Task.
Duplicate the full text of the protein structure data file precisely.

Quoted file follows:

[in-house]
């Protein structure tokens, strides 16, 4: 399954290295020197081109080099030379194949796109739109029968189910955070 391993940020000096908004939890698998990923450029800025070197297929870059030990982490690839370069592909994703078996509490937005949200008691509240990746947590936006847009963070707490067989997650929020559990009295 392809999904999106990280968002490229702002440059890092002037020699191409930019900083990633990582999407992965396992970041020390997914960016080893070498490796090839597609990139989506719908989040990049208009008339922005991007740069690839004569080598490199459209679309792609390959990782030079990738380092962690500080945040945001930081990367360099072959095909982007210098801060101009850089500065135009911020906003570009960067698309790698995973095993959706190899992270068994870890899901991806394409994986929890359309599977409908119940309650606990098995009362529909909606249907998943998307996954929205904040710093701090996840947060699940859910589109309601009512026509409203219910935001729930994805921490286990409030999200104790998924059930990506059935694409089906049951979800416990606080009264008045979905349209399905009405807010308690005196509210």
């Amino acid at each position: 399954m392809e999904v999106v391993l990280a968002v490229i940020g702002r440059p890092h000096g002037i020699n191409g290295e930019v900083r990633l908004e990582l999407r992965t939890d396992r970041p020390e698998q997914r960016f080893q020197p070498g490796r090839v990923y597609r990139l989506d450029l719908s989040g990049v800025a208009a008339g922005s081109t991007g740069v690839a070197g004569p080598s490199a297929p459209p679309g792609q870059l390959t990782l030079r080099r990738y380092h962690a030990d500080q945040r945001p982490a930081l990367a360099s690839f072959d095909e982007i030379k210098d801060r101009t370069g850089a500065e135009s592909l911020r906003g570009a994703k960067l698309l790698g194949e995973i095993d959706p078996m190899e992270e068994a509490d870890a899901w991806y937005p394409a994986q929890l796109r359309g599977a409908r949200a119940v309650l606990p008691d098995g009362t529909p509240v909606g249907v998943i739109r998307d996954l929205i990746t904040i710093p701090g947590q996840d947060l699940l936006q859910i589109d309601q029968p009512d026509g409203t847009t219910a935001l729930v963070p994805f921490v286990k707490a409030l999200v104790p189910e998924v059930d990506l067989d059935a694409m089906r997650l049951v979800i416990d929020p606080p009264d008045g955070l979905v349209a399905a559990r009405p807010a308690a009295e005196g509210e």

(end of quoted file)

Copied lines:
[in-house]
């Protein structure tokens, strides 16, 4: 399954290295020197081109080099030379194949796109739109029968189910955070 391993940020000096908004939890698998990923450029800025070197297929870059030990982490690839370069592909994703078996509490937005949200008691509240990746947590936006847009963070707490067989997650929020559990009295 392809999904999106990280968002490229702002440059890092002037020699191409930019900083990633990582999407992965396992970041020390997914960016080893070498490796090839597609990139989506719908989040990049208009008339922005991007740069690839004569080598490199459209679309792609390959990782030079990738380092962690500080945040945001930081990367360099072959095909982007210098801060101009850089500065135009911020906003570009960067698309790698995973095993959706190899992270068994870890899901991806394409994986929890359309599977409908119940309650606990098995009362529909909606249907998943998307996954929205904040710093701090996840947060699940859910589109309601009512026509409203219910935001729930994805921490286990409030999200104790998924059930990506059935694409089906049951979800416990606080009264008045979905349209399905009405807010308690005196509210």
């Amino acid at each position: 399954m392809e999904v999106v391993l990280a968002v490229i940020g702002r440059p890092h000096g002037i020699n191409g290295e930019v900083r990633l908004e990582l999407r992965t939890d396992r970041p020390e698998q997914r960016f080893q020197p070498g490796r090839v990923y597609r990139l989506d450029l719908s989040g990049v800025a208009a008339g922005s081109t991007g740069v690839a070197g004569p080598s490199a297929p459209p679309g792609q870059l390959t990782l030079r080099r990738y380092h962690a030990d500080q945040r945001p982490a930081l990367a360099s690839f072959d095909e982007i030379k210098d801060r101009t370069g850089a500065e135009s592909l911020r906003g570009a994703k960067l698309l790698g194949e995973i095993d959706p078996m190899e992270e068994a509490d870890a899901w991806y937005p394409a994986q929890l796109r359309g599977a409908r949200a119940v309650l606990p008691d098995g009362t529909p509240v909606g249907v998943i739109r998307d996954l929205i990746t904040i710093p701090g947590q996840d947060l699940l936006q859910i589109d309601q029968p009512d026509g409203t847009t219910a935001l729930v963070p994805f921490v286990k707490a409030l999200v104790p189910e998924v059930d990506l067989d059935a694409m089906r997650l049951v979800i416990d929020p606080p009264d008045g955070l979905v349209a399905a559990r009405p807010a308690a009295e005196g509210e």